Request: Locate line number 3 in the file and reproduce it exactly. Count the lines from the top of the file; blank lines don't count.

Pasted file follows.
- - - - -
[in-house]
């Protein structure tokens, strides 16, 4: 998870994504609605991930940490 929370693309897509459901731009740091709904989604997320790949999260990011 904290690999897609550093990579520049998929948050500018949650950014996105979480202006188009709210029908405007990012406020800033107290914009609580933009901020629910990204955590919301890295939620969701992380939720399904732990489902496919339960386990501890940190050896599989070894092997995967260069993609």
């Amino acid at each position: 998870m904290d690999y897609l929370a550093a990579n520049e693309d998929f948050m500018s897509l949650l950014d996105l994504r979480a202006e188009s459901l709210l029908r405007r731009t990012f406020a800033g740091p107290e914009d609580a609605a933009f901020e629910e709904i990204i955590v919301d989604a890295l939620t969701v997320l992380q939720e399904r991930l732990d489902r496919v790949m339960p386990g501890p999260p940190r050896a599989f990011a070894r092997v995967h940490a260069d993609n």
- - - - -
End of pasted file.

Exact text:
């Amino acid at each position: 998870m904290d690999y897609l929370a550093a990579n520049e693309d998929f948050m500018s897509l949650l950014d996105l994504r979480a202006e188009s459901l709210l029908r405007r731009t990012f406020a800033g740091p107290e914009d609580a609605a933009f901020e629910e709904i990204i955590v919301d989604a890295l939620t969701v997320l992380q939720e399904r991930l732990d489902r496919v790949m339960p386990g501890p999260p940190r050896a599989f990011a070894r092997v995967h940490a260069d993609n």